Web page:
Kennett v. USAA General Indemnity Company et al, No. 2:2016cv14765 - Document 165 (E.D. La. 2019)

Court Description: ORDER AND REASONS - IT IS ORDERED that 148 Motion for Judgment as a Matter of Law is DENIED, as set forth in document. Signed by Judge Barry W Ashe on 7/15/2019. (Reference: 16-14765)(sa)
Download PDF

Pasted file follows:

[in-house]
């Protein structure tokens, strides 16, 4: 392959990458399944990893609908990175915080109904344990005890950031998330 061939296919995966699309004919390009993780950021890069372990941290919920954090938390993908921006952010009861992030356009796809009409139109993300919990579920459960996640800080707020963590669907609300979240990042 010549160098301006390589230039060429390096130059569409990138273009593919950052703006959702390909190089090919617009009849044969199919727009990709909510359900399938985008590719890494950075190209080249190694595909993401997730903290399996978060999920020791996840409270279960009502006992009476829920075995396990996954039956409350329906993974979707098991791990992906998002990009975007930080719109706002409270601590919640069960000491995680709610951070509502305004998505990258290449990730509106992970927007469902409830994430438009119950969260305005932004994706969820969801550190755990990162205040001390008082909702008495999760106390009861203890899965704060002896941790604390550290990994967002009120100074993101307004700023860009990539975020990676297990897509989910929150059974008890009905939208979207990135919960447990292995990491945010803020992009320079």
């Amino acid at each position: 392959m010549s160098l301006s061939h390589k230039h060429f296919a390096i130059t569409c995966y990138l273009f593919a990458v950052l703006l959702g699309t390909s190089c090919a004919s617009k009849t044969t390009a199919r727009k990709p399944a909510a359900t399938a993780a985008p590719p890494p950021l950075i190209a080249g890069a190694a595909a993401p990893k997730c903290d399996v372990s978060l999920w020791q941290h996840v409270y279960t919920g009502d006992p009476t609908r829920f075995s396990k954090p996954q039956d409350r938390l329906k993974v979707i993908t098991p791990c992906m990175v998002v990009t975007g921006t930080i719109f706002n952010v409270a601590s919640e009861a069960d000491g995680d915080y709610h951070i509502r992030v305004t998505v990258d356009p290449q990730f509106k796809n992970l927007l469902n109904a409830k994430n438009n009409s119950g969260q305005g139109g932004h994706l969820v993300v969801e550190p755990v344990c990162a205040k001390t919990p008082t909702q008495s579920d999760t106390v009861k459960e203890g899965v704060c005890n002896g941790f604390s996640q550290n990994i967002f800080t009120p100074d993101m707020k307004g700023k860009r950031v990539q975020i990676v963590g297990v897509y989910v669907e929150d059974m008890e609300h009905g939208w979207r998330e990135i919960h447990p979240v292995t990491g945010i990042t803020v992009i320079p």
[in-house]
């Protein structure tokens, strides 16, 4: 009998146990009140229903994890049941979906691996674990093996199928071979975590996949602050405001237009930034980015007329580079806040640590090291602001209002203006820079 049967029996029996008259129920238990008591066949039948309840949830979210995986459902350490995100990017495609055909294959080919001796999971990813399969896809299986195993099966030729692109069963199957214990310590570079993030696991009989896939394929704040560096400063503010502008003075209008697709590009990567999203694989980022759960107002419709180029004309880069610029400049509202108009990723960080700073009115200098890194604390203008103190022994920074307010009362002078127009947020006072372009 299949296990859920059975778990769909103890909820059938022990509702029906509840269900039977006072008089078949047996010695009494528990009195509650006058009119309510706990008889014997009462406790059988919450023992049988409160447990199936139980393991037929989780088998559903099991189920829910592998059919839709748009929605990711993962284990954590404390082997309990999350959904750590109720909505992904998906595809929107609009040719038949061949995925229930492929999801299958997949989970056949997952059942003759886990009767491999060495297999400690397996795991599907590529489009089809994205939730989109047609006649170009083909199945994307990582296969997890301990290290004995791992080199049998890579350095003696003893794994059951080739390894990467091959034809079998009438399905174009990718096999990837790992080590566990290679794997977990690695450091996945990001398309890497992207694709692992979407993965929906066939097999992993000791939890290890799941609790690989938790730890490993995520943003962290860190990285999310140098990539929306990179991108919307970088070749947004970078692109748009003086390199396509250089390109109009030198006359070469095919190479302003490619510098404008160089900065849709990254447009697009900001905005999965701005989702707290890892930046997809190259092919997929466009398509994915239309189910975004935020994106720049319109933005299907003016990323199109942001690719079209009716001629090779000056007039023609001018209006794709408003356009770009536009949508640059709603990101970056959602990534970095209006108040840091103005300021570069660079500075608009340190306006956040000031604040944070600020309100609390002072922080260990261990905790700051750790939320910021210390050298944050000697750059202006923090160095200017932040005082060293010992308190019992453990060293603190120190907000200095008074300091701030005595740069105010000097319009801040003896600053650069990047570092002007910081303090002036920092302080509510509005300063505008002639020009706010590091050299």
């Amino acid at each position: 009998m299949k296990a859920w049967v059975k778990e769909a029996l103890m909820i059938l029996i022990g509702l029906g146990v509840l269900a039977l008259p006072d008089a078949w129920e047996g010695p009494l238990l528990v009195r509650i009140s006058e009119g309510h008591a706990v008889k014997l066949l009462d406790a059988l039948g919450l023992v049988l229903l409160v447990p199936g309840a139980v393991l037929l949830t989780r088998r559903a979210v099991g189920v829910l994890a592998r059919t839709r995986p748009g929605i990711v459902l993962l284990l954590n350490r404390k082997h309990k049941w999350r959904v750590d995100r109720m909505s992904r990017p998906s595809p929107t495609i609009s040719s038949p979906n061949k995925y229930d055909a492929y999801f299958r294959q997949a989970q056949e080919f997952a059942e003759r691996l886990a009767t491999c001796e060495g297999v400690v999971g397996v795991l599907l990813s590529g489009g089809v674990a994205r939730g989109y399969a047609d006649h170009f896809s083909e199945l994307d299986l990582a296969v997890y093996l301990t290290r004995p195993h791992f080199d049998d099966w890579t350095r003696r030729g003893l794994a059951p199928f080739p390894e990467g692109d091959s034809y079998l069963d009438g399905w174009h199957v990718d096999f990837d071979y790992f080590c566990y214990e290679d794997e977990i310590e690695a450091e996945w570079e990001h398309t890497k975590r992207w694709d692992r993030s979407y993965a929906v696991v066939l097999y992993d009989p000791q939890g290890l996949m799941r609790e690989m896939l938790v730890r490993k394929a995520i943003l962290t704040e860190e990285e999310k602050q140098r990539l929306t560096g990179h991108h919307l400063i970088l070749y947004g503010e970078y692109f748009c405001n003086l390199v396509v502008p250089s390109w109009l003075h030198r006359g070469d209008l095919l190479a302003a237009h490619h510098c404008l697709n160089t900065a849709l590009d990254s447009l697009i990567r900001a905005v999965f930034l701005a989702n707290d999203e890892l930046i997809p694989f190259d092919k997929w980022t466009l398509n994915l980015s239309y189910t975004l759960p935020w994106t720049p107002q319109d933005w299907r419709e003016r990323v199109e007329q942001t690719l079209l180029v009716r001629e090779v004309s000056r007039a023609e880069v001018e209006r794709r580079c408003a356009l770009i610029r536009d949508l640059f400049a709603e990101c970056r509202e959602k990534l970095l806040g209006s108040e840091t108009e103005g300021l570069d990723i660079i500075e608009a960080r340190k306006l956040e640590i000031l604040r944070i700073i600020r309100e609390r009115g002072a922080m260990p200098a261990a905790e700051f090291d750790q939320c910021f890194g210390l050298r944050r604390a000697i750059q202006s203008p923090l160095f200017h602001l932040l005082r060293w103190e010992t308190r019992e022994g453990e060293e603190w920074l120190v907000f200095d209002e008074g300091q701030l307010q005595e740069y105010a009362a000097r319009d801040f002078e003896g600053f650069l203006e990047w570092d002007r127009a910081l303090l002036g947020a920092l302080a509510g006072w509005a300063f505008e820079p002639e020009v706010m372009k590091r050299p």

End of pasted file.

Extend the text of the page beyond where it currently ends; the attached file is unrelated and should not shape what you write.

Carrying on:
Kennett v. USAA General Indemnity Company et al Doc. 165 UNITED STATES DISTRICT COURT EASTERN DISTRICT OF LOUISIANA DALE A. KENNETT CIVIL ACTION VERSUS NO. 16-14765 USAA GENERAL INDEMNITY CO., et al. SECTION: M (2) ORDER & REASONS Before the Court is plaintiff Dale A. Kennett’s renewed motion for judgment as a matter of law, or, alternatively, for a new trial,1 to which defendant USAA General Indemnity Company (“USAA”) responds in opposition,2 and in further support of which Kennett replies.3 Having considered the parties’ memoranda and the applicable law, the Court issues this Order & Reasons. I. BACKGROUND This case arises from a dispute about insurance coverage. Kennett held a homeowner’s insurance policy issued by USAA for property located at 705 Virginia Avenue in Bogalusa, Louisiana. The policy provides, inter alia, $590,000 in dwelling coverage, $88,500 in other structures coverage, $442,500 in personal property coverage, and an unlimited amount for up to twelve months of loss of use.4 Under “Section I – Property We Cover,” the policy delineates “Coverage A – Dwelling Protection” in pertinent part as follows: We cover: 1. The dwelling on the “residence premises” shown in the Declarations, including structures attached to the dwelling; ….5 1 R. Doc. 148. R. Doc. 152. 3 R. Doc. 163. 4 Exh. 3 at 4; R. Doc. 110 at 1. 5 Exh. 3 at 9. 2 1 The policy defines “residence premises” to mean: 1. The one family dwelling, other structures, and grounds; or 2. That part of any other building; Where you reside and which is shown as the “residence premises” in the Declarations. “Residence premises” also means a two, family dwelling where you reside in at least one of the family units and which is shown as the “residence premises” in the Declarations.” 6 The policy provides “total loss” dwelling coverage “[i]n the event that your dwelling is completely destroyed solely by Fire or Windstorm to the extent that it has lost its identity and specific character as a building.”7 The policy does not provide coverage “for damage consisting of or caused directly or indirectly by any of the following”: d. Vandalism and malicious mischief … and any ensuing loss caused by any intentional and wrongful act committed in the course of the vandalism or malicious mischief, if the dwelling has been vacant for more than 180 consecutive days immediately before the loss. A dwelling being constructed is not considered vacant; ….8 On March 28, 2016, the premises located at 705 Virginia Avenue was damaged by fire allegedly caused by arson.9 The policy was then in effect. USAA rejected Kennett’s claim related to the loss.10 Kennett sued USAA, claiming that USAA wrongfully denied coverage for the total loss of his property.11 The Court held a jury trial on February 4-6, 2019. At the close of all the evidence, the Court denied Kennett’s motions for judgment as a matter of law. After a few hours 6 Id. Id. at 51. 8 Id. at 21-22. 9 While the parties stipulate that the covered property was “703/705 Virginia Avenue,” see R. Doc. 110, the declarations page of the policy lists only 705 Virginia Avenue as the “residence premises.” Exh. 3 at 4. 10 R. Docs. 110 & 115 at 7-8. 11 See R. Doc. 1. 7 2 of deliberation, the jury of seven returned a verdict in favor of USAA, finding that the property at 705 Virginia Avenue was not Kennett’s “residence premises” at the time of the fire,12 and so was not covered by USAA’s policy. II. PENDING MOTIONS Kennett has renewed his motions for judgment as a matter of law on four issues: (1) that the policy was ambiguous with regard to property covered under dwelling protection; (2) that there was no evidentiary basis for the jury to find that he did not “reside” at the premises; (3) that, while not reached by the jury, there was no evidentiary basis for the jury to find that the property was vacant for 180 days; and (4) that, while also not reached by the jury, there was no evidentiary basis for the jury to find that the damage did not constitute a “total loss.” In the event his renewed motion for judgment as a matter of law is denied, Kennett alternatively moves for a new trial.13 In opposition, USAA contends that Kennett waived his right to argue ambiguity in the policy because he did not assert that ground at trial. USAA also contends that sufficient evidence supports a reasonable jury’s finding that Kennett did not reside at the premises. USAA further contends that, had the jury reached the issues, sufficient evidence was presented to support findings that the premises was vacant for 180 days prior to the fire and that the damage was not a total loss.14 III. LAW & ANALYSIS A. Judgment as a Matter of Law Rule 50 of the Federal Rules of Civil Procedure requires a party to “specify the judgment 12 R. Doc. 144. On the verdict form, the jury was asked, “Do you find by a preponderance of the evidence that the damaged structure was Dale Kennett’s residence premises at the time of the fire?,” and the jury answered, “No.” 13 R. Doc. 148. 14 R. Doc. 152. 3 sought and the law and facts that entitle the movant to the judgment” upon motion at trial before the jury renders its verdict. Fed. R. Civ. P. 50(a)(2); Puga v. RCX Sols., Inc., 922 F.3d 285, 290 (5th Cir. 2019). “If the pre-verdict motion is denied, then the party can renew its motion under Rule 50(b). But the renewed Rule 50(b) is ‘technically only a renewal of the [Rule 50(a) motion for judgment as a matter of law].’” Id. (quoting Mozingo v. Correct Mfg. Corp., 752 F.2d 168, 172 (5th Cir. 1985)) (bracketed language in original). As a consequence, “[i]f a party fails to move for judgment as a matter of law under Federal Rule of Civil Procedure 50(a) on an issue at the conclusion of all of the evidence, that party waives both its right to file a renewed post-verdict Rule 50(b) motion and also its right to challenge the sufficiency of the evidence on that issue on appeal.” Flowers v. S. Reg’l Physician Servs. Inc., 247 F.3d 229, 238 (5th Cir. 2001); see also In re Isbell Records, Inc., 774 F.3d 859, 867 (5th Cir. 2014) (“By not raising this argument at trial or in its Rule 50(a) motion, [the appellant] has waived its right to bring a Rule 50(b) motion on this ground.”). The Rule 50(b) waiver is “designed to prevent a litigant from ambushing both the district court and opposing counsel after trial.” Puga, 922 F.3d at 290-91 (citing Quinn v. Sw. Wood Prods., Inc., 597 F.2d 1018, 1025 (5th Cir. 1979) (“When a claimed deficiency in the evidence is called to the attention of the trial judge and of counsel before the jury has commenced deliberations, counsel still may do whatever can be done to mend his case. But if the court and counsel learn of such a claim for the first time after verdict, both are ambushed and nothing can be done except by way of a complete new trial. It is contrary to the spirit of our procedures to permit counsel to be sandbagged by such tactics or the trial court to be so put in error.”)) (other citation omitted). Judgment as a matter of law under Rule 50 is warranted only where “the facts and inferences point so strongly and overwhelmingly in favor of one party that the court concludes 4 reasonable jurors could not arrive at a contrary verdict.” Arsement v. Spinnaker Expl. Co., 400 F.3d 238, 248-49 (5th Cir. 2005) (quoting Bellows v. Amoco Oil Co., 118 F.3d 268, 273 (5th Cir. 1997)) (citing Fed. R. Civ. P. 50(a)). Stated differently, “[a] jury verdict must be upheld unless there is no legally sufficient evidentiary basis for a reasonable jury to find as the jury did.” Heck v. Triche, 775 F.3d 265, 273 (5th Cir. 2014) (quoting Foradori v. Harris, 523 F.3d 477, 485 (5th Cir. 2008)). Thus, to prevail on a Rule 50 motion, “the party opposing the motion must at least establish a conflict in substantial evidence on each essential element of [its] claim.” N. Cypress Med. Ctr. Operating Co. v. Aetna Life Ins. Co., 898 F.3d 461, 473 (5th Cir. 2018) (quoting Goodner v. Hyundai Motor Co., Ltd., 650 F.3d 1034, 1039 (5th Cir. 2011)). “‘Substantial evidence is more than a scintilla, less than a preponderance, and is such relevant evidence as a reasonable mind might accept as adequate to support a conclusion.’” Id. (quoting Conn. Gen. Life Ins. Co. v. Humble Surgical Hosp., L.L.C., 878 F.3d 478, 485 (5th Cir. 2017)). “[W]hen evaluating the sufficiency of the evidence, [courts] view all evidence and draw all reasonable inferences in the light most favorable to the verdict.” Bryant v. Compass Grp. USA Inc., 413 F.3d 471, 475 (5th Cir. 2005). However, “credibility determinations, the weighing of evidence, and the drawing of legitimate inferences from the facts” remain within the province of the jury. Kelso v. Butler, 899 F.3d 420, 425 (5th Cir. 2018) (quoting Hurst v. Lee Cty., 764 F.3d 480, 483 (5th Cir. 2014)). B. Motion for a New Trial Rule 59(a) provides a district court discretion to grant a new trial “on all or some of the issues … after a jury trial, for any reason for which a new trial has heretofore been granted in an action at law in federal court.” Fed. R. Civ. P. 59(a); see also Eiland v. Westinghouse Elec. Corp., 58 F.3d 176, 183 (5th Cir. 1995) (“the decision to grant or deny a motion for new trial … rests in 5 the sound discretion of the trial judge”). While the rule does not specify the grounds necessary for granting a new trial, the Fifth Circuit has instructed that “[a] new trial may be granted, for example, if the district court finds the verdict is against the weight of the evidence, the damages awarded are excessive, the trial was unfair, or prejudicial error was committed in its course.” Smith v. Transworld Drilling Co., 773 F.2d 610, 613 (5th Cir. 1985) (citations omitted). A district court may also grant a new trial when the jury’s verdict is logically inconsistent if, after viewing the evidence in the light most favorable to a finding of consistency, reconciliation is impossible. See Ellis v. Weasler Eng’g Inc., 258 F.3d 326, 343 (5th Cir. 2001); Willard v. The John Hayward, 577 F.2d 1009, 1011 (5th Cir. 1978) (“Answers should be considered inconsistent, however, only if there is no way to reconcile them.”). When a movant argues that insufficient evidence supports the verdict, the district court should deny the motion “unless the verdict is against the great weight of the evidence.” Pryor v. Trane Co., 138 F.3d 1024, 1026 (5th Cir. 1998) (quoting Dotson v. Clark Equip. Co., 805 F.2d 1225, 1227 (5th Cir. 1986)); see also Shows v. Jamison Bedding, Inc., 671 F.2d 927, 930 (5th Cir. 1982) (“new trials should not be granted on evidentiary grounds unless, at a minimum, the verdict is against the great – not merely the greater – weight of the evidence”) (quotation omitted). In contrast to the standard applicable to a Rule 50 motion, “[a] verdict can be against the ‘great weight of the evidence,’ and thus justify a new trial, even if there is substantial evidence to support it,” and a district court may weigh the evidence when resolving whether a new trial should be granted on this ground. Shows, 671 F.2d at 930. C. Analysis When discussing each issue raised in his motion, Kennett does not make a distinction between the grounds warranting judgment as a matter of law as distinct from a new trial, but 6 generally contends that the same arguments he advances for granting a judgment as a matter of law apply with greater force to support granting a new trial. Accordingly, where necessary, the Court applies each of these respective standards following a discussion of the parties’ contentions directed to the issues raised by Kennett in his renewed motion for judgment as a matter of law, or, alternatively, for new trial. 1. Ambiguous Policy Terms Kennett argues that the policy terms defining dwelling coverage on the “residence premises” are ambiguous.15 He contends on the one hand that the policy identified the “residence premises” as the property whose physical street address is listed on the declarations page, and on the other hand that the policy defines “residence premises” to be the property listed on the declarations page and where the insured resides.16 Kennett characterizes these provisions as conflicting and, as a consequence, the policy as ambiguous as to the meaning of the term “residence premises.” USAA responds that Kennett failed to assert this argument as a basis for his Rule 50(a) motions brought at trial, thus precluding him from raising any issue of ambiguity in a Rule 50(b) motion post-trial.17 Regardless, USAA maintains that the policy terms are not ambiguous because they are not susceptible to two or more reasonable interpretations, and as a result, the rule of construction that any ambiguity in an insurance policy be read against the insurer does not apply. USAA contends that the absence of a definition for the word “reside” does not render the policy ambiguous but instead, pursuant to Louisiana’s well-established framework for interpreting insurance policies, calls for construing the word using its plain and ordinary meaning.18 In reply, Kennett insists that he did preserve the ambiguity argument, citing a discrete portion of his 15 R. Doc. 148-1 at 9. Id. 17 R. Doc. 152 at 3. 18 Id. at 6. 16 7 counsel’s Rule 50 argument at trial where he stated that “the plain meaning of the words [‘residence premises’] taken in the context that coverage, if there is any doubt, has to be resolved in the favor of the insured.”19 The Court is doubtful that there is any ambiguity in the policy as to the meaning of the term “residence premises,”20 but the Court need not reach this issue because Kennett failed to assert any such an argument in his Rule 50 motions at trial. Rather, in his Rule 50 motions at trial, Kennett argued that the word “residence,” which he says was defined in the jury instructions as “the place that someone dwells permanently or for a considerable time,” would nonetheless permit an inhabitant to take “brief absences or times away from a house” without compromising his “residence” status for purposes of the policy.21 Kennett’s counsel made specific reference to Korbel v. Lexington Insurance Co., 308 F. App’x 800, 805 (5th Cir. 2009), indicating that the case was the source of the definition used in the jury instructions. In the balance of his Rule 50 argument at trial, Kennett’s counsel urged that the evidence established that 705 Virginia Avenue was Kennett’s “residence premises” according to the law related in the jury instructions; and that 19 R. Doc. 163 at 3 (citing R. Doc. 163-1 at 5). There is no conflict in the policy’s listing on the declarations page the physical address of the property said to be the “residence premises,” while simultaneously requiring that the listed physical address be where the insured resides to trigger coverage. To be sure, such a requirement is reasonable if the adjective “residence” is to have any relevant meaning under the policy. Otherwise, a policyholder could list any address as the “residence premises” without regard to either the plain meaning of the adjective “residence” or the separate, but corroborating policy requirement that the “residence premises” be “where you reside.” Under Louisiana law, an insurance policy “should not be interpreted in an unreasonable or strained manner under the guise of contractual interpretation to enlarge or to restrict its provisions beyond what is reasonably contemplated by unambiguous terms or achieve an absurd conclusion.” Cadwallader v. Allstate Ins. Co., 848 So. 2d 577, 580 (La. 2003) (citations omitted). A court cannot exercise “inventive powers to create an ambiguity where none exists or the making of a new contract when the terms express with sufficient clearness the parties’ intent.” Id. (citations omitted). Thus, clear and unambiguous policy wording that expresses the parties’ intent is enforced as written. Id. In short, the policy’s coverage and definition clauses unambiguously require that the address listed on the declarations page be the place where the insured resides. Indeed, another section of this court, when confronted with identical policy provisions, held that “[t]he ‘residence premises’ requirement is unambiguous and creates coverage only for loss to a dwelling used by the Plaintiff as his primary residence.” Keelen v. Metro. Prop. & Cas. Ins. Co., 2012 WL 1933747, at *6 (E.D. La. May 29, 2012). 21 R. Doc. 163 at 2-3 (citing R. Doc. 163-1 at 2-3). In fact, the jury instructions recited the plain and ordinary meaning for the term “reside” (namely, “to dwell permanently or for a considerable time, to have one’s settled or usual abode, to live in or at a particular place”), not the term “residence,” as Kennett misstates. 20 8 Korbel (which had held that the property there at issue was not the insured’s residence premises because he never established the intent to make it his residence premises) was distinguishable because it was not disputed that Kennett had at one point actually resided at 705 Virginia Avenue. In so arguing, Kennett’s counsel acknowledged that Korbel “is the only case on record addressing this issue,”22 because other decisions involving homeowner policies all dealt with the entirely different question “whether an insured was a member of a household of the residence premises”23 – a question of relation to the insured or the insured’s household, not as here, relation to the premises. Bottom line, nowhere in his pre-verdict Rule 50 motions did Kennett’s counsel argue that the USAA policy was ambiguous in its use of the term “residence premises.” To preserve this argument, it was not enough for Kennett’s counsel to intone the canon of construction that “any doubt has to be resolved in the favor of the insured,”24 without making some effort to identify in what way Kennett believed the policy wording was doubtful. To conclude otherwise would subject USAA’s counsel and this Court to the surprise and ambush the waiver rule is there to guard against. Puga, 922 F.3d at 290-91. Kennett made no objection at trial to the jury instructions addressing the issue of “residence premises” and defining the term “reside.”25 Nor did Kennett make any pretrial filing, or argument at trial, either addressing the issue of ambiguity he now raises in his post-verdict Rule 50 motion or invoking the cases he now cites in that motion. By failing to make a pre-verdict Rule 50 motion raising the issue of ambiguity in the policy’s use of the term “residence premises,” Kennett waived his right to do so post-verdict. Id. at 290; Isbell Records, 774 F.3d at 867. 22 R. Doc. 163 at 3 (quoting R. Doc. 163-1 at 4). Id. 24 Id. (quoting R. Doc. 163-1 at 5). 25 R. Doc. 128. 23 9 2. The Evidence of Kennett’s Residence Kennett next contends that insufficient evidence was developed to support the jury’s finding that he did not reside at 705 Virginia Avenue at the time of the fire. Kennett argues that the evidence adduced at trial could at most demonstrate that he took temporary leaves of absence from the premises as a consequence of his tumultuous divorce and his imprisonment, but that he always intended to retain the premises as his primary residence, as evidenced by his unchanged driver’s license that listed 705 Virginia Avenue as his residence, his ownership of the property following the divorce proceedings, his renovations to the property, and the property not being foreclosed.26 Kennett also adds that “it was USAA’s burden by a preponderance of the evidence, and not Kennett’s to prove that coverage was excluded,” as if the dwelling protection clauses were exclusionary.27 USAA responds that sufficient evidence existed to support the jury’s verdict that Kennett did not reside at 705 Virginia Avenue. USAA points to Kennett’s testimony at trial that he had moved into a friend’s home in Mississippi in August 2015, where he helped to pay the bills. Kennett also testified that he was imprisoned between October 13, 2015, and February 23, 2016; that there was no water service at 705 Virginia Avenue when he was released from prison; and that water service was not reactivated at any time between his release and the time of the fire. While USAA contends this evidence alone would be sufficient for a reasonable jury to conclude that Kennett did not reside at the property at the time of the fire, USAA notes that Kennett’s lessee and property manager, Albert Jones, also testified that he was “one hundred percent certain” that no one lived at 705 Virginia Avenue between the time he began renting property from Kennett around September 2015 and the date of the fire, which USAA says demonstrates the clear weight 26 27 R. Doc. 148-1 at 19. Id. at 20. 10 of the evidence against Kennett.28 Kennett misapprehends the burden of proof on this issue. Contrary to Kennett’s assertion that USAA bears the burden of proof to show that coverage was excluded, Louisiana law is clear that the insured has the burden to first prove that the claim asserted is covered by the policy. Dickerson v. Lexington Ins. Co., 556 F.3d 290, 295 (5th Cir. 2009) (citing Jones v. Estate of Santiago, 870 So. 2d 1002, 1010 (La. 2004)). If the insured meets this burden, the burden shifts to the insurer to prove that the damage is excluded. Id.; see also Sensebe v. Canal Indem. Co., 35 So. 3d 1122, 1125 (La. App. 2010) (“An insurer has the burden of proving that a loss falls within a policy exclusion.”) (citation omitted). “Nonetheless, an insurance policy, including its exclusions, should not be interpreted in an unreasonable or strained manner so as to enlarge or to restrict its provisions beyond what is reasonably contemplated by its terms or so as to achieve an absurd conclusion.” Sensebe, 35 So. 3d at 1125 (citing N. Am. Treatment Sys., Inc. v. Scottsdale Ins. Co., 943 So. 2d 429, 443 (La. App. 2006)). The provision at issue here establishes the scope of coverage; it is not exclusionary. Cf. id. (exclusionary clause stated that coverage “does not apply” to previously established coverage). Therefore, Kennett has the burden of proving that his claim is covered by the terms of the policy. The policy provided coverage of the “residence premises,” defined in part as where the insured resides.29 The Court instructed the jury that the word “reside,” not having a technical definition in the policy, generally meant “to dwell permanently or for a considerable time, to have one’s settled or usual abode, to live in or at a particular place.” See Korbel, 308 F. App’x at 805 (quoting THE OXFORD ENGLISH DICTIONARY (2d ed. 1989)). At trial, ample evidence indicated that Kennett did not reside at 705 Virginia Avenue at the 28 29 R. Docs. 152 at 7-9; 160 at 131. Exh. 3 at 7. 11 time of the fire. Kennett testified that he had been living in Mississippi in August 2015, before Kennett was imprisoned in October 2015. Jones, who acted as Kennett’s property manager for other of Kennett’s Bogalusa properties, testified that he was “one hundred percent certain” no one was living at 705 Virginia Avenue after Jones began renting a neighboring property from Kennett around September 2015.30 And Kennett testified that water utilities had not been supplied to 705 Virginia Avenue between the time of his release from prison on February 23, 2016, and the time of the fire on March 28, 2016. In addition, Christian Mulkey, USAA’s fire-origin-and-cause expert, testified that he did not believe anyone had been living at 705 Virginia Avenue because the contents of the premises showed no signs of residency: on the left side of the house, he observed construction materials, and on the right side, bare contents, where the furniture in the sole room containing such had empty drawers.31 Viewing the totality of the evidence in the light most favorable to the verdict, it is clear that Kennett has not demonstrated an insufficient evidentiary basis to uphold the jury’s verdict. Thus, Kennett’s renewed motion for judgment as a matter of law must be denied. It is also clear to the Court that the verdict is not against the great weight of the evidence, and Kennett’s motion for a new trial must be denied. 3. 180-day Vacancy Kennett next argues that USAA failed to meet its burden of proving that the exclusionary clause relating to damage resulting from vandalism or mischief would have applied because USAA did not prove that the property was vacant for 180 consecutive days. Kennett points to his testimony that he had spent time at the property in the 180-day period prior to the fire, Jeff Berger’s testimony that Kennett had informed Berger that he had stayed in the property weeks prior to the fire, and an order from Kennett’s divorce proceedings directing him to remove his ex-wife’s 30 31 R. Doc. 160 at 130-31. R. Doc. 161 at 222-27. 12 belongings from the property as corroborating his and Maxie Castilow’s testimony that he had been doing so.32 While USAA responds to the substance of this argument,33 there is no need to address it because the jury never had need to consider it at trial. Having found that 705 Virginia Avenue was not Kennett’s residence premises, the jury effectively determined that there was no coverage under the USAA policy. Hence, the jury signed and dated its verdict without ever reaching or having to reach the question whether the property was vacant for 180 days. And it is unnecessary for the Court to do so now. 4. Total Loss Finally, Kennett argues that he proved the damage was a total loss because USAA failed to rebut the expert testimony of Rick Clarke, Kennett’s expert in construction estimating and expert estimator, adjuster, and appraiser of property damage claims.34 Clarke concluded that the property was a total loss based on his inspection and the condemnation of the property by the City of Bogalusa. Kennett notes that USAA’s own expert adjuster, Berger, admitted that he did not adjust the loss, and so contends that USAA presented no countervailing evidence.35 Again, while USAA responds to the substance of Kennett’s argument,36 there is no need to address it because the jury never had need to consider it, and did not consider it, at trial. 32 R. Doc. 148-1 at 21. USAA responds that it presented evidence of a 180-day consecutive period of vacancy prior to the fire, including Jones’ testimony that he was certain no one had lived at 705 Virginia Avenue between September 2015 and the fire on March 28, 2016; Kennett’s testimony that he was imprisoned from October 13, 2015, until February 23, 2016, for 133 days; and Kennett’s testimony that no water utilities operated on the premises between his release from prison and the fire one month later. R. Doc. 152 at 9. USAA calculates that Jones’ testimony, together with the evidence of Kennett’s imprisonment and lack of water service, forms a reasonable foundation for a jury to conclude that the property had been vacant for “[a]s many as 206 days.” R. Doc. 152 at 9. 34 R. Doc. 161 at 74. 35 R. Doc. 148-1 at 21. 36 R. Doc. 152 at 10. 33 13 IV. CONCLUSION Accordingly, for the foregoing reasons, IT IS ORDERED that Kennett’s motion for judgment as a matter of law, or, alternatively, for new trial (R. Doc. 148), is DENIED. New Orleans, Louisiana, this 15th day of July, 2019. ________________________________ BARRY W. ASHE UNITED STATES DISTRICT JUDGE 14